By Ashley Coale
Are you an in-aisle label reader? How often have you chosen a product because it has post-consumer packaging or because it lacks sulfates and phosphates? What about seeking out local alternatives to carbon-intensive products from far away? While this behavior may have been quite unique a decade ago, it is no longer. We are witnessing the rise of the conscious consumer.
According to a 2011 study by OgilvyEarth of US consumers, about 16 percent of those surveyed are deeply committed to purchasing green and think of themselves as sustainability-oriented. Facilitating the green consumer’s purchasing decisions, the rise in online transparency tools, like GoodGuide, is helping a consumer quickly understand and rate a company’s health, environmental and social practices and impacts. Similarly, CSRHub allows users to view corporate ratings in light of a certain activity or practice with its Special Issues feature. Interested in knowing if that company is involved in nuclear power? What about animal testing? Look no more.
That there are consumers who purchase with these issues in mind means that 70 million adults in the United States are defined by their shared values rather than just traditional demographic data. According to the Unleashed report by BBMG, these consumers are “twice as likely to try new things, share their opinions online and reward (or punish) brands based on corporate practices.” And, they are even willing to pay more for a sustainable product.
We expect that this trend will only continue to grow. The super green market is key not just because it is deeply committed to certain values, but also because it has the potential to be quite influential. These are consumers that are willing to advocate for their favorite brands and the values behind them. Purchasing decisions based on values run deep, and there is a distinct potential in capturing this market and helping take it to scale.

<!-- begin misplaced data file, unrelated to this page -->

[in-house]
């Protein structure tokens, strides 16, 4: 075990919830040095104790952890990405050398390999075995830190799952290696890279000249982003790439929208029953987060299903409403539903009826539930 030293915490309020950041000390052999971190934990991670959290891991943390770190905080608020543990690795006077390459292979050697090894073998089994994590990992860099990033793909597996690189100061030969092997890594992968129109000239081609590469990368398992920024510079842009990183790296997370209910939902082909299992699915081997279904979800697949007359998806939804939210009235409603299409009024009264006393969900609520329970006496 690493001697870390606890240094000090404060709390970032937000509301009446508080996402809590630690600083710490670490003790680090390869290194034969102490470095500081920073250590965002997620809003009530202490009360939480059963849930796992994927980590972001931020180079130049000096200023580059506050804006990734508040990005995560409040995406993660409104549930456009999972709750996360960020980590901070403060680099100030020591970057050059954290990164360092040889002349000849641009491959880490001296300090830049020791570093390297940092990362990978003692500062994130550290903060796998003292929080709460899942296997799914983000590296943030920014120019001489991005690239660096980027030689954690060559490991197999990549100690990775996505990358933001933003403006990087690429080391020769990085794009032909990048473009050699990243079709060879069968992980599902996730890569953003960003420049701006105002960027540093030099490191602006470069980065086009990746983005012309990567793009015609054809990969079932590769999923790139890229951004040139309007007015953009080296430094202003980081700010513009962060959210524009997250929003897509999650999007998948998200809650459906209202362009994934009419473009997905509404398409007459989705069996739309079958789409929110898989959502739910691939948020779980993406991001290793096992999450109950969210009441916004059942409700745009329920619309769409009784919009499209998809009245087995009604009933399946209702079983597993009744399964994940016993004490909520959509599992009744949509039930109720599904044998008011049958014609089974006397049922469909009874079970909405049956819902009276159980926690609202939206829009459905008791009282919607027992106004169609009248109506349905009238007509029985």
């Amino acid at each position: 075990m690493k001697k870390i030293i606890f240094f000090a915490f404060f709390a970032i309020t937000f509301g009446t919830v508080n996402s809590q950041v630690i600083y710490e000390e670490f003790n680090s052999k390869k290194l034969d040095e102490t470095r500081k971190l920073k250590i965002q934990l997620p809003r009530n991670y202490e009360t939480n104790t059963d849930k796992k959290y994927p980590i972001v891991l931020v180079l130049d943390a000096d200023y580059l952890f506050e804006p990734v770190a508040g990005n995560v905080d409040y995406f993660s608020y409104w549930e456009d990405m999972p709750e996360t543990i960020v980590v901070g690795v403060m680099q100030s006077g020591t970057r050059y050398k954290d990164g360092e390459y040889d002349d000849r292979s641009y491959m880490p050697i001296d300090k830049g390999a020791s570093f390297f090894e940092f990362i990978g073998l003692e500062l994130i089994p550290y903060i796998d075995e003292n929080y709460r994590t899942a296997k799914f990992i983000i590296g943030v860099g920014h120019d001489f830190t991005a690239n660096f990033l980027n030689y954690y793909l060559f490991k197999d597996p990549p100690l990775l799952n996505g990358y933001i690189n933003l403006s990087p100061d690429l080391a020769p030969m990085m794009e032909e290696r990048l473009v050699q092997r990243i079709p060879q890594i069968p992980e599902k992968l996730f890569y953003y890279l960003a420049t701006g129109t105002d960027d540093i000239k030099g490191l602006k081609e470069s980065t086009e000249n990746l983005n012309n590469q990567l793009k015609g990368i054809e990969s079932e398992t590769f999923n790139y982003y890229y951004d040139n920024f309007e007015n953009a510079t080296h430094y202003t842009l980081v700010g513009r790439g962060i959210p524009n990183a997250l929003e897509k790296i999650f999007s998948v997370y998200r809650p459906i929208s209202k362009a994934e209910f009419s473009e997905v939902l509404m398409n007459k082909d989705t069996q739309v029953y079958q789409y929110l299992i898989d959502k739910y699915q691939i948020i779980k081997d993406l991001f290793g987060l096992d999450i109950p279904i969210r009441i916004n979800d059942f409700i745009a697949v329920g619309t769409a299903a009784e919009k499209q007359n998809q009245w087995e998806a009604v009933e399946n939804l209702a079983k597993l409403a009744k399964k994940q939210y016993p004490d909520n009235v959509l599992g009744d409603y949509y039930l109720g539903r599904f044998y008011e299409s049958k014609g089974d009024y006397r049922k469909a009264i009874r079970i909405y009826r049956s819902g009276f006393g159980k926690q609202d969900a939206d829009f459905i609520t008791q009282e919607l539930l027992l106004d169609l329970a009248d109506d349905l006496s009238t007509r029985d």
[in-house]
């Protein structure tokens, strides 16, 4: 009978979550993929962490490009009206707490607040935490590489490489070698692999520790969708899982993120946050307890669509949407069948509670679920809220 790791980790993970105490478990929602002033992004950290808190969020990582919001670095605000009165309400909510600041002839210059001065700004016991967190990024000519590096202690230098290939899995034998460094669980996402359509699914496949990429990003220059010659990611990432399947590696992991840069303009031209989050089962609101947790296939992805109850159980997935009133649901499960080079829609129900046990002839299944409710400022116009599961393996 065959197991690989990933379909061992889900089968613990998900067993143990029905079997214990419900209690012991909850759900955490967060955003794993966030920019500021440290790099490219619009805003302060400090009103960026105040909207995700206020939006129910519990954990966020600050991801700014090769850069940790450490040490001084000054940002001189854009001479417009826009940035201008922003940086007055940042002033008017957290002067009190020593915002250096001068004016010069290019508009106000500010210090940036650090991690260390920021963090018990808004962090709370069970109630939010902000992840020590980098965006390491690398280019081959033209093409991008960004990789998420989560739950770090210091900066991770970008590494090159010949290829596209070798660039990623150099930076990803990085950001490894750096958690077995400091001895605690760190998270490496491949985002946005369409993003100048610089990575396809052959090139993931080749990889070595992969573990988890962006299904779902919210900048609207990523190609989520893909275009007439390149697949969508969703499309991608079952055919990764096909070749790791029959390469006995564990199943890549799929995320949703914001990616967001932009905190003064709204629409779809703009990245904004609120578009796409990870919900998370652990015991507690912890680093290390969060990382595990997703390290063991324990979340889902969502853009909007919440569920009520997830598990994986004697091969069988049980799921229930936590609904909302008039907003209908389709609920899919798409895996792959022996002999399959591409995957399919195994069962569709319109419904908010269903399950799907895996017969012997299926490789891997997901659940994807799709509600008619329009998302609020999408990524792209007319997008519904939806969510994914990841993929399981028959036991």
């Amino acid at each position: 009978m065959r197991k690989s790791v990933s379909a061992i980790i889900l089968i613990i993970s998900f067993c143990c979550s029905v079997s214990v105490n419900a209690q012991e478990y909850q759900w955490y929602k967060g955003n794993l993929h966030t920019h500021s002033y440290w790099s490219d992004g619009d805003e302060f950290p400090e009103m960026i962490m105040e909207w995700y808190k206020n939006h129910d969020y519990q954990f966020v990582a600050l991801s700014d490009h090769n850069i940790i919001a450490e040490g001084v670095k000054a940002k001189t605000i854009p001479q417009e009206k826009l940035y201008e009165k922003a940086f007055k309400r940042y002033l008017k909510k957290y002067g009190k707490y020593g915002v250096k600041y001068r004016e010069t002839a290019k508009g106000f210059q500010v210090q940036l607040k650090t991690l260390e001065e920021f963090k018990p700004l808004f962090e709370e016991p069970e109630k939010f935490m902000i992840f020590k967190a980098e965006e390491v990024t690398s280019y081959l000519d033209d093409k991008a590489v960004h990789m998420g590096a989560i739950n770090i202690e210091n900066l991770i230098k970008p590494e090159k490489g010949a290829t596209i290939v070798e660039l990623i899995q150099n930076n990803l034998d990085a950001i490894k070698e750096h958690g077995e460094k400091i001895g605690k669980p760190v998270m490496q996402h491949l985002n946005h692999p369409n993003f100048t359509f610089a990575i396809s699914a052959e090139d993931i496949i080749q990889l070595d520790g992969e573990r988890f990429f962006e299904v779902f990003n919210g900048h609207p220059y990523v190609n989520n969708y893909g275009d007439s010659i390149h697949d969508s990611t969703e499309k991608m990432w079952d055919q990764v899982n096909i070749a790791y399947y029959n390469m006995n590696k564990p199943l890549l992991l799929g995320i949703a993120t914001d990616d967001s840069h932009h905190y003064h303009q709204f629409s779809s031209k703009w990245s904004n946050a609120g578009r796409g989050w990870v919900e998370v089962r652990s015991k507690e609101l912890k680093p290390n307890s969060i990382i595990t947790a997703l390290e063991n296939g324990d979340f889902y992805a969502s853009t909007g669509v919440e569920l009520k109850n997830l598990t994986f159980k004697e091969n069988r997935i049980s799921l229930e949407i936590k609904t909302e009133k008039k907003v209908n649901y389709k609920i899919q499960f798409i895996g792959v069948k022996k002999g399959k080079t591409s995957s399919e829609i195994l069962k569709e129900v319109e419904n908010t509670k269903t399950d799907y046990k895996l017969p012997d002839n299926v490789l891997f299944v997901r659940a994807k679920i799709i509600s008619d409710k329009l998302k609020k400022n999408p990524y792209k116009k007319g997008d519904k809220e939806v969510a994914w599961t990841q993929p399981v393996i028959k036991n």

As the same OgilvyEarth study points out, we have a “green gap” to conquer. In addition to those deeply committed 16 percent, there is another 66 percent of consumers that have good green intentions, but lack a consistent track record of purchasing with a purpose. This is a significant opportunity that will require changes in branding, communication and price points. As marketers and brands understand how to communicate and reach this green gap, we will see a continued rise in sustainability-committed consumers and the continued power of making change with where you spend your dollar.
Image courtesy of jason.kaechler
Ashley Coale has a long-standing passion for business sustainability and the impact that strong, effective communications campaigns can have in catalyzing change. As the Social Media Editor, Ashley manages social media and communications outreach at CSRHub. She is responsible for crafting and implementing content and strategy. Her communications experience includes a wide range of causes including international development, human rights, and federal and municipal sustainability policy. She holds a bachelors degree from Wellesley College and a Masters degree from the London School of Economics. A native of Portland, Oregon, she now makes her home in Brooklyn.